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Discussion Starter #1
Looks like a nice Van Dyke!

I'm convinced, based on no empirical evidence at all, that something about the aerodynamics of the PM is VERY different from regular vans. The way ice builds up on it, how fast the windshield needs squirted and how much actual ice builds up on the AC condenser...all different. Does it stand to reason that a slicker shape means less clinging boundary layer, and therefore more stuff gets deposited on the van? Dunno.
 

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Different I agree.

I get less rain splatter on my windshield from following other vehicles. A great feature flying down the highway in heavy rain.

But strangely, I can hammered by rocks and gravel flying off cars. I already have one stone chip in the windshield.

I love driving with the windows down. Very little wind noise. That's strange too. I love that feature. Love windows down.

Twilight Zone Aero Package
 

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The van was designed to have a low drag coefficient since high cost of fuel in Europe.
Its Cx (or Cd) is 0.31 (don't know if all models or only low roof), comparable and better than many passenger cars, but it has a larger frontal section area.
 

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The low noise level when driving with the side windows rolled down was one of the first things I noticed after getting mine.
 

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The van was designed to have a low drag coefficient since high cost of fuel in Europe.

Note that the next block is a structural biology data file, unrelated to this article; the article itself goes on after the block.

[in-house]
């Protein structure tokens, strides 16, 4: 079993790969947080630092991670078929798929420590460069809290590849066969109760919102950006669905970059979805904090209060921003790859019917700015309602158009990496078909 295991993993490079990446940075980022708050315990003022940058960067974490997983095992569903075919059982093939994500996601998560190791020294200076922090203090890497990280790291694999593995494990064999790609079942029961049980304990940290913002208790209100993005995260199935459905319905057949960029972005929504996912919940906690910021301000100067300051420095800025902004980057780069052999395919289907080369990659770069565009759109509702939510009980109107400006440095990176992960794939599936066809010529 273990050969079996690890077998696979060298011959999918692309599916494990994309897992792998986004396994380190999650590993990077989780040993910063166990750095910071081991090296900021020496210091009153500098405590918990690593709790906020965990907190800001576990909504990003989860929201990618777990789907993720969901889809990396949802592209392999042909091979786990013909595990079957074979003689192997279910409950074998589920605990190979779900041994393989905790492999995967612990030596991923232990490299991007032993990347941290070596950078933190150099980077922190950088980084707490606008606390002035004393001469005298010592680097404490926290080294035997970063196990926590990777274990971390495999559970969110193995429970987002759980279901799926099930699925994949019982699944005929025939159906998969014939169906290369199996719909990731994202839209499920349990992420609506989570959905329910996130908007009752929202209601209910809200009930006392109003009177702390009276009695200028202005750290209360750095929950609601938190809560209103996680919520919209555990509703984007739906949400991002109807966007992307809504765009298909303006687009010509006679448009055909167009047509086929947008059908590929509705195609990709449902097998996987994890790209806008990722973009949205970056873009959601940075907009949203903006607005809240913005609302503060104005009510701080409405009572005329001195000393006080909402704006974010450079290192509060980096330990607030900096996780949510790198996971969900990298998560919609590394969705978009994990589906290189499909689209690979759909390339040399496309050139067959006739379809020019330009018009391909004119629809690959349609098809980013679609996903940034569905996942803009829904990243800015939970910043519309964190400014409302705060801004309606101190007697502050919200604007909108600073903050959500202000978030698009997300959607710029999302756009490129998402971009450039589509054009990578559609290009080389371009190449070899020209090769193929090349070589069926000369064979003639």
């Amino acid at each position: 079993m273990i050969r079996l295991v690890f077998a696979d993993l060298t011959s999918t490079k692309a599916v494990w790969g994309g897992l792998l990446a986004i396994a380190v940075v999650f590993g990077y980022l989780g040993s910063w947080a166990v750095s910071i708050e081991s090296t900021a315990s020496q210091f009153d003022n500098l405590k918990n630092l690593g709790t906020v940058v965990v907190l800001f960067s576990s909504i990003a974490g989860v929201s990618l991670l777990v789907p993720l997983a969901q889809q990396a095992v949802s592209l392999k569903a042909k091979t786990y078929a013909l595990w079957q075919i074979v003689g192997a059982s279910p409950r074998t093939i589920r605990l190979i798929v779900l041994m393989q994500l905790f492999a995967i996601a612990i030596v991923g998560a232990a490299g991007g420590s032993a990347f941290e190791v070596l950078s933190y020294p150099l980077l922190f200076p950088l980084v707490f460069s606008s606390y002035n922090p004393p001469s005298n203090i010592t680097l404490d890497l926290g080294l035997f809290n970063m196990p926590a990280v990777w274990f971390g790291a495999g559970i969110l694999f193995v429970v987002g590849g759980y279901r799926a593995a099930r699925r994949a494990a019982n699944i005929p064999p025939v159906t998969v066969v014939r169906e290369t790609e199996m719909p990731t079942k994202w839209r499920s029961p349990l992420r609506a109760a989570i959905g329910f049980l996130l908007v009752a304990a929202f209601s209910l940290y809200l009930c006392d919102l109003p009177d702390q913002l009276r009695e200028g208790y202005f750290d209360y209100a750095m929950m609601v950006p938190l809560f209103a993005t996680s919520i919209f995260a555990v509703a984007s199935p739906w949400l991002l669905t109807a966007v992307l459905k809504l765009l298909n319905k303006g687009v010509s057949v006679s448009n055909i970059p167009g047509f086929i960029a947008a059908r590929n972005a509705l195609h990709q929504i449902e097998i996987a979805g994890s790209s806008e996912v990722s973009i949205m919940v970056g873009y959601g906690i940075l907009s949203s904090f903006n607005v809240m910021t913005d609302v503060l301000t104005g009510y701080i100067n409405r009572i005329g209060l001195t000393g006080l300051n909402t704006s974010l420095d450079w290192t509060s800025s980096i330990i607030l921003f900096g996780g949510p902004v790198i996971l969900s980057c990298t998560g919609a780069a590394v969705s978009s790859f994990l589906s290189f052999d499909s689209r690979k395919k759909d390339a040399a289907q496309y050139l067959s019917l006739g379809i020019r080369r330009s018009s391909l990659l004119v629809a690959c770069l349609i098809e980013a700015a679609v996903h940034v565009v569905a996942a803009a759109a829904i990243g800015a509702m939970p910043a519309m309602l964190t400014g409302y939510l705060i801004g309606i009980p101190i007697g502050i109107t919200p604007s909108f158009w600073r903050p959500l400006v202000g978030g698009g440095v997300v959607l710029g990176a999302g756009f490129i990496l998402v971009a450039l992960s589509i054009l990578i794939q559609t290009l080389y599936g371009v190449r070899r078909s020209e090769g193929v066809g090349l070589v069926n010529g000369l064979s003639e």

Its Cx (or Cd) is 0.31 (don't know if all models or only low roof), comparable and better than many passenger cars, but it has a larger frontal section area.
How do you know what its Cx is?
 

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Discussion Starter #7
Ewww...that stings!
 

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Looks like a nice Van Dyke!

I'm convinced, based on no empirical evidence at all, that something about the aerodynamics of the PM is VERY different from regular vans. The way ice builds up on it, how fast the windshield needs squirted and how much actual ice builds up on the AC condenser...all different. Does it stand to reason that a slicker shape means less clinging boundary layer, and therefore more stuff gets deposited on the van? Dunno.
Part of it may be that all the plastic trim isn't as slick/slippery as the glossy/smooth trim on most vehicles? It could be giving all the ice a better chance of sticking.

That doesn't explain the hood though. The ice could start to build up along the almost vertical lower edge, then continue to build from there.
 

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That mustache looks close to the mayflies built up & glued to my pickup during a July crossing from the Dakotas to Vancouver - the little Canadian Border agent gal had to get a wet towel and scrub the tag to get confirmation the paper I handed her was on that truck...
 
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